4.        Sesame Street and Dora aren’t the Best Teachers

The amount a baby has to learn in the first three years of life is incredible.  One of the most important skills a baby learns is language.  Babies and young children are incredibly adaptable to learning new languages.  They begin to pick out the words of their primary language at a very young age.  Recent research has shown that language learning in babies is best performed in one-on-one social interactions.  In the study, babies being raised in an English-speaking home were given 12 language lessons in Mandarin.  The lesson was either in person or through a video.  Whether the lesson was given in person or on a screen, the tutor used the same tones, eye contact, and engagement.  However, babies showed much better comprehension of the new language if they were taught by an in–person tutor.  In other words, as educational as some children’s television programs can be, babies still learn best through social interaction.

5.        Babies Need Back-and-Forth Conversation

 

Another way babies learn language is through back and forth conversation.  A recent study recorded the lives of children aged zero to four to see how they experienced language throughout the day.  Were they exposed to a lot of television, radio, and media?  Or did they listen to their parents talking or reading stories?  Or were they engaged in conversations with their caretakers?  The study learned that those who engaged in back-and-forth conversations with their caregivers had better language development.  Additional studies support the same findings and note that having conversations with adults leads babies to build higher vocabularies.  In other words, hearing an adult speak is not enough.  Even if a parent tells the baby a story directly, the baby needs to have interaction and input into the storytelling process.  In addition, it’s not enough for two parents to engage in a conversation together.  They need to bring the child into the process for maximum learning.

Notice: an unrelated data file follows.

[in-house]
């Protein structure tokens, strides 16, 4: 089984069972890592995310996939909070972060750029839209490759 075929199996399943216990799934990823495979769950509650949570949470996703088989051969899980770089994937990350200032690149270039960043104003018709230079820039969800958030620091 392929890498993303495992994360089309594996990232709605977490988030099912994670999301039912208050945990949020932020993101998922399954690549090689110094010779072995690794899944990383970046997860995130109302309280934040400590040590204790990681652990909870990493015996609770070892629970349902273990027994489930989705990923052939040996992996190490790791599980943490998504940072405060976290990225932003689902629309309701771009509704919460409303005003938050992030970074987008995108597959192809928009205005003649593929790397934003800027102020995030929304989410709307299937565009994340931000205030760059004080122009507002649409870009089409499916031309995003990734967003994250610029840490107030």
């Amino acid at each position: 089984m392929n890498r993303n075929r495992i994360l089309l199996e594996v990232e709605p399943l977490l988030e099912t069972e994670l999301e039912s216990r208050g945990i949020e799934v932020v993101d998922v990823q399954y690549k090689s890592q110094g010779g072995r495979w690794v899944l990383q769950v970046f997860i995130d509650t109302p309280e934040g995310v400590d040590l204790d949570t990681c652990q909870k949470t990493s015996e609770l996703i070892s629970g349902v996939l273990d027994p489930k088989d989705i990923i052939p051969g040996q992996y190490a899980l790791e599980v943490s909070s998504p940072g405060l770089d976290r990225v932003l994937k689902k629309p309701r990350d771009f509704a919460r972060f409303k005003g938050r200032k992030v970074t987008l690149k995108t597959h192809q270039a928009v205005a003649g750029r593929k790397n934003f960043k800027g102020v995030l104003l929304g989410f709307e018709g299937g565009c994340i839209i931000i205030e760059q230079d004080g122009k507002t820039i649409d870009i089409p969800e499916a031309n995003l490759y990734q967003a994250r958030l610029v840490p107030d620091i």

6.        Babies Love to Make Eye Contact

In addition to engaging our babies, we should make eye contact with them.  Even if they don’t understand the words we are saying, strong engagement using eye contact can help a baby understand our message.  Researches use brain waves to determine if two people are communicating well with each other.  If a person tells a story, the listener’s brain waves will start to match the brain waves of the storyteller.  The more two people’s brain waves match, the better the communication.  Babies’ brain waves were monitored while they listened to a story told by a woman who was either making eye contact or looking somewhere else.  The babies averaged eight months old, too young to fully comprehend the words of the story.  However, the brain waves of the babies who made eye contact were by far more in sync with the story teller’s brain waves than those of the babies who had not had eye contact.

7.        Your Baby Was Designed to Love Music

A study at Harvard is trying to dive into the reason why we love to sing to our babies and why our babies love to hear us sing.  The answer: attention.  Throughout history, babies have wanted more attention from their parents than their parents are able to give.  Sometimes that was because parents were working in the fields, hunting and gathering, or cooking.  In our modern world, it may be because parents need to make an important phone call, send an email for work, or go grocery shopping.  Either way, parents had a to-do list that still needed to get done, whether our babies want us to work on it or not.  What was the solution?  Singing to the baby.  A song can be a soothing way for parents to interact with their babies because it proves they are paying attention.  The tempo and tune can be adjusted for the baby’s mood and circumstances.  The baby feels like a connected part of the activity, and the adult gets high priority tasks completed.